The holiday shopping season may have gotten off to a strong start, but Kristen Weber sees ongoing distress in the retail sector.
“Most of the retailers make their money in this month, from Black Friday on,” said Weber, the founder and director of the Web site DailyDAC, a deal database service based in Chicago. “They’re in the red all year up until that point. Whether they meet their goals, we find out at the end of the year. That’s when they get thrown into Chapter 11.”
Weber, who launched the “Deal Acquisition Central” site in May, bases her assessment on her company’s ongoing surveys of the investment bankers, lawyers and accountants who are among the site’s primary users.
“It’s not just the consumer retail industry that is struggling,” Weber added. “The food industry and some of the service industries are going to take a tremendous hit, from what we’ve seen. Distressed commercial real estate is going to continue to take a hit.”
The youthful entrepreneur decided to become a deal aggregator after stints in the financial advisory services group at the audit firm Deloitte & Touche and before that the restructuring practice of the law firm Kirkland & Ellis. Her work in those firms persuaded her that many companies fail to attract the prices they deserve simply because they are below the radar of dealmakers whom they might appeal to.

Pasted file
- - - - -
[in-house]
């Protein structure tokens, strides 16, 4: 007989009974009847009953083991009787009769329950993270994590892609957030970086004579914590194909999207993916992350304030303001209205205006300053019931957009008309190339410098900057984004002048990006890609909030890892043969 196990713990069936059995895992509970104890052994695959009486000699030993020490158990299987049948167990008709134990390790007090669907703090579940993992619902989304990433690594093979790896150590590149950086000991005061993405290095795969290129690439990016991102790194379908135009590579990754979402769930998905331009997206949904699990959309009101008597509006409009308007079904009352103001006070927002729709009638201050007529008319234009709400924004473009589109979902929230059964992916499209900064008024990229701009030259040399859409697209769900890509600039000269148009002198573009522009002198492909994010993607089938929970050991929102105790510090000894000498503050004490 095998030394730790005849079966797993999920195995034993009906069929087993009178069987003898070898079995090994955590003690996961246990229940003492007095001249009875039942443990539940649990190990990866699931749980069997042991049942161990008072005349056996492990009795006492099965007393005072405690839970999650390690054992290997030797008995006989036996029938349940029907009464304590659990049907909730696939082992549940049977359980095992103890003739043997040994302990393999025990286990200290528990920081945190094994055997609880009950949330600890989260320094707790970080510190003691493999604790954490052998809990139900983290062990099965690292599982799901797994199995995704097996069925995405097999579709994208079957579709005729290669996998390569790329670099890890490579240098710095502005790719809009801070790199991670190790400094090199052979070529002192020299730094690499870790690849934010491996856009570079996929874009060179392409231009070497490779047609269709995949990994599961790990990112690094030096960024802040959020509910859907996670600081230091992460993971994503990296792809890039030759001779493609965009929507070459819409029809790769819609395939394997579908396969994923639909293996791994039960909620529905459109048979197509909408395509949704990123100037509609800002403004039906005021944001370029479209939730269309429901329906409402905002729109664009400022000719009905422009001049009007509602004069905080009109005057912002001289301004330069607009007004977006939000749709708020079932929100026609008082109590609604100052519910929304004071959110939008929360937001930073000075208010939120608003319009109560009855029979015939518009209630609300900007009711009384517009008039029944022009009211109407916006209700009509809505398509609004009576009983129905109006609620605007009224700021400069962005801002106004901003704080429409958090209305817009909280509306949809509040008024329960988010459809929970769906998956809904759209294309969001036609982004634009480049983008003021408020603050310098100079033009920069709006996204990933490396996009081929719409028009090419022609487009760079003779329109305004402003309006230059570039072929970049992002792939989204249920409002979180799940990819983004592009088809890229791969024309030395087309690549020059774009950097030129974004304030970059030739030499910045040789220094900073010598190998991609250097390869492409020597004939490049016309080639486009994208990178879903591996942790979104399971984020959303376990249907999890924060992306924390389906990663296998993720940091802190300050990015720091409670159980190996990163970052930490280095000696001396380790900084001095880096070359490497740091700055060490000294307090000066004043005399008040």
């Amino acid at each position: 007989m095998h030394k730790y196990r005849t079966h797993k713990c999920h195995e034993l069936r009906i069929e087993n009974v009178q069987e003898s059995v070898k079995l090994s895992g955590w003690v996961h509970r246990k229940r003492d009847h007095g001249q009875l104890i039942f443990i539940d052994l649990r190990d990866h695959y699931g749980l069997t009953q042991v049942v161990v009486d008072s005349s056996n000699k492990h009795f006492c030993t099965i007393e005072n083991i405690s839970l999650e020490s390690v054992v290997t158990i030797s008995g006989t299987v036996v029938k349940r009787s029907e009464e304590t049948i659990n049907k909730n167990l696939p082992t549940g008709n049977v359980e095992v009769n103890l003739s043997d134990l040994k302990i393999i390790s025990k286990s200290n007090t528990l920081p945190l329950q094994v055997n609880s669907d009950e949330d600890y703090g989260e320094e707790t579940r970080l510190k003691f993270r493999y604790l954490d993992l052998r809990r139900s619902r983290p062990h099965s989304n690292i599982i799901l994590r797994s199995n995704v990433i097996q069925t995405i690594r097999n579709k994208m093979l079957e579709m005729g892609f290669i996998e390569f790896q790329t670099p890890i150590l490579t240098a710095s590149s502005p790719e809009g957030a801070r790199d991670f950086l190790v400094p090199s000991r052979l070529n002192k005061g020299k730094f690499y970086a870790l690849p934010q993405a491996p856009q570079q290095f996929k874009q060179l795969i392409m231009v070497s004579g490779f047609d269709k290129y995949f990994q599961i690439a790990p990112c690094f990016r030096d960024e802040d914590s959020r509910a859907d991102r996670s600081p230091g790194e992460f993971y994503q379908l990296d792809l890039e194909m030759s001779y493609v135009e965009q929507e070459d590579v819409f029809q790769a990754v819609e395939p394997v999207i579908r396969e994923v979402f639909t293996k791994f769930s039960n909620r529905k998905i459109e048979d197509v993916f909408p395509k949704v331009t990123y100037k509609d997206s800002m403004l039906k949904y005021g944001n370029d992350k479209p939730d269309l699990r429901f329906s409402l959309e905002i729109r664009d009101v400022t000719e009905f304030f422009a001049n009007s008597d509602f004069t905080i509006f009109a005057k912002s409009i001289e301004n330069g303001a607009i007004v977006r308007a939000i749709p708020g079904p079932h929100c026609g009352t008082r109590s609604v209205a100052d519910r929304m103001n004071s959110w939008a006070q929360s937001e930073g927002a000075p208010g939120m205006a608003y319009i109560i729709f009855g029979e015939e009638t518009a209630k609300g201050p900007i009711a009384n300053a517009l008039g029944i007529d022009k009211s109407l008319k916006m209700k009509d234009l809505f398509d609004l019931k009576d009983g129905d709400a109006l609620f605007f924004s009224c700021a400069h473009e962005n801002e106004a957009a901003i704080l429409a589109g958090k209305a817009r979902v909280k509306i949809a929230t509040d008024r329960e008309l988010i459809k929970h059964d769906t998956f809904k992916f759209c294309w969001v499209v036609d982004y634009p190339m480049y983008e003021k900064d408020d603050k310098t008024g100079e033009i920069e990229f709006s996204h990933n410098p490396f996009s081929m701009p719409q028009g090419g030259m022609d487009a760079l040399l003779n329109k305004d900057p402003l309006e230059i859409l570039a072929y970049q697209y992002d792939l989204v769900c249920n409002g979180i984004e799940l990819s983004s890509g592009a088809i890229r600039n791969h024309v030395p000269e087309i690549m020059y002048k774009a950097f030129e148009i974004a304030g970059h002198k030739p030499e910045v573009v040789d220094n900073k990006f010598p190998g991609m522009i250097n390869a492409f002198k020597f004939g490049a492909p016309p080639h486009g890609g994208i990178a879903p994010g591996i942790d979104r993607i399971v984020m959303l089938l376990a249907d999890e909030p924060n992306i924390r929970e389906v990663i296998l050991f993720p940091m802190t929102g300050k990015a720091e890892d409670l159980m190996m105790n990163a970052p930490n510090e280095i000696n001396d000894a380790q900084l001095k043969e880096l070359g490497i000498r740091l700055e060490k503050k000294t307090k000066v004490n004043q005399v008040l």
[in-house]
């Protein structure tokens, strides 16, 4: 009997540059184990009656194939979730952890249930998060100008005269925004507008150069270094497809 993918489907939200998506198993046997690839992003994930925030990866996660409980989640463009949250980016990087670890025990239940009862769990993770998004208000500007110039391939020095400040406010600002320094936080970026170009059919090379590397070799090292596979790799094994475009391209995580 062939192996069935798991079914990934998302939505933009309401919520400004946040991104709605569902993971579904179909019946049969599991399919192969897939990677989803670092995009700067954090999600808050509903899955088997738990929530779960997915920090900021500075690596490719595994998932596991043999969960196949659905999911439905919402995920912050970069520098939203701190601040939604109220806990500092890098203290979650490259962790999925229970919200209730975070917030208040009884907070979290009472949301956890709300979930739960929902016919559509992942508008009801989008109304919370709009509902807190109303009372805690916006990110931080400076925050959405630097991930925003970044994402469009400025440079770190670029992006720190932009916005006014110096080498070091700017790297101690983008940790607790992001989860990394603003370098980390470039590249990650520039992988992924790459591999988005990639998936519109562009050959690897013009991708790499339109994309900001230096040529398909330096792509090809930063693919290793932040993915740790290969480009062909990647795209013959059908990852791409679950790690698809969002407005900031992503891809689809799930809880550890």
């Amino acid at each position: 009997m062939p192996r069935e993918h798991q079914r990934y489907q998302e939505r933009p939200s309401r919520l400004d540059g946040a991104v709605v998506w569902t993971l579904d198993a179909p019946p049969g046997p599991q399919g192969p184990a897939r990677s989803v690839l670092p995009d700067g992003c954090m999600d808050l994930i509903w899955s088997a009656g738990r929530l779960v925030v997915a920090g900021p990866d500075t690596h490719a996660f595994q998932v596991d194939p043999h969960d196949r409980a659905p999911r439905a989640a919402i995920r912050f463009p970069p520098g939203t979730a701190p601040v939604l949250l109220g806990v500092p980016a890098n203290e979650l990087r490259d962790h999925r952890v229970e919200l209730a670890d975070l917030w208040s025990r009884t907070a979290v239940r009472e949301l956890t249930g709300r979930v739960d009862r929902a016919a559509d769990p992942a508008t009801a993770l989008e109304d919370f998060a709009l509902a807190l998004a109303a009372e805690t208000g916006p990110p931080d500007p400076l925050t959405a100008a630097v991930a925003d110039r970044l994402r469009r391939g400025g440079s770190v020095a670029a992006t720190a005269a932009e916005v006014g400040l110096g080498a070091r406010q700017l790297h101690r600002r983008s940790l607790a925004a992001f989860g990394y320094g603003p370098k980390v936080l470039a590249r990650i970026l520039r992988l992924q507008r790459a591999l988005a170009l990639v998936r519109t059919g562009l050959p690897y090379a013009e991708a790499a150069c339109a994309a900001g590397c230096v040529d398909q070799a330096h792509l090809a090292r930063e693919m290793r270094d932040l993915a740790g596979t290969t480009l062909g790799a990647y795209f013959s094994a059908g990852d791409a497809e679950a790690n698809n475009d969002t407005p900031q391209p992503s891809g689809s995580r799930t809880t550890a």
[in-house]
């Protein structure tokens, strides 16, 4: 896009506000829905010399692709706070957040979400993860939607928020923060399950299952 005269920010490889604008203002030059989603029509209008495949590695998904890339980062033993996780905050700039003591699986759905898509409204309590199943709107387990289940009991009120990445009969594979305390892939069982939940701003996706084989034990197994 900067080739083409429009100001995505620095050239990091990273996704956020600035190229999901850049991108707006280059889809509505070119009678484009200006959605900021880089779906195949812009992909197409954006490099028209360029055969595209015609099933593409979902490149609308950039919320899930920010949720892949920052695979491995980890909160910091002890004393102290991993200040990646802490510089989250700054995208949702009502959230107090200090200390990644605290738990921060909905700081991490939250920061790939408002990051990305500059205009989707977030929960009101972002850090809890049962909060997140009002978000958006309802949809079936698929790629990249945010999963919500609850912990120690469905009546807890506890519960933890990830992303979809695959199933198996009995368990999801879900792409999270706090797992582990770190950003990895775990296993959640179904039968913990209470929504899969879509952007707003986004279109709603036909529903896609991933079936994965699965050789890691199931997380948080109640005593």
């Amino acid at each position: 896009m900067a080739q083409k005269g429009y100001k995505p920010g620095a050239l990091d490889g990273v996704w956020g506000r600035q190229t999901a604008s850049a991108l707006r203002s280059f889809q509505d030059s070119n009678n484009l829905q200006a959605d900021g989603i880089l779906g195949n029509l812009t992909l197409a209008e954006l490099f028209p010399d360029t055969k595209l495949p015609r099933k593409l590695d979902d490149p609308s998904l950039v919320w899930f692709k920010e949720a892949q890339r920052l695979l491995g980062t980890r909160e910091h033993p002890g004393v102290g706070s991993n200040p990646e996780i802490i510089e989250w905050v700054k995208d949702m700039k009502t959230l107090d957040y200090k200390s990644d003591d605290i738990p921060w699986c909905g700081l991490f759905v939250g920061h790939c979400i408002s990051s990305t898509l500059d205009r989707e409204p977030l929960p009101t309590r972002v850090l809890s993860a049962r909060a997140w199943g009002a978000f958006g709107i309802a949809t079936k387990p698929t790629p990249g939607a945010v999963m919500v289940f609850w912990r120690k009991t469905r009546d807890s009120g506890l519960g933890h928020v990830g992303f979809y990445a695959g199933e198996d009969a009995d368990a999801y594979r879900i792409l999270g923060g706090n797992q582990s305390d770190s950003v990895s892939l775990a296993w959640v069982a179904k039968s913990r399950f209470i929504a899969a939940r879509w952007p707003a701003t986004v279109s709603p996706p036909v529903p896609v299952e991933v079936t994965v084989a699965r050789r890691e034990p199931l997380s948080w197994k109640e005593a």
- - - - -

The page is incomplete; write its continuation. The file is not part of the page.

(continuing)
“These are deals you cannot find with technology. They’re not on a Bloomberg terminal. Reuters is not writing about them,” she said. “We’re trying to make this lower middle market more efficient.”
DailyDAC launches into a marketplace that is becoming increasingly competitive, as deal aggregation sites proliferate. Weber distinguishes her effort from other deal databases such as AxialMarket and PE-Nexus through its focus on smaller companies. DailyDAC deals are typically small-cap, typically $2 million to $25 million in deal size.
“We’re the only ones out there that try to aggregate these deals together,” Weber said. The site develops its list of deals, typically 50 new ones a week, by working with the network of contacts she developed in her previous jobs, by scouring bankruptcy court documents and through proprietary search techniques that she would not discuss.
She estimated that 65 percent of DailyDAC’s deals involve distressed companies, although it also includes start-up companies looking for venture capital and businesses whose owners have personal reasons to sell.
Most listings remain online only a few weeks, she said. “The common denominator in all our deals is they are deals that need to happen fast. They need to sell.”
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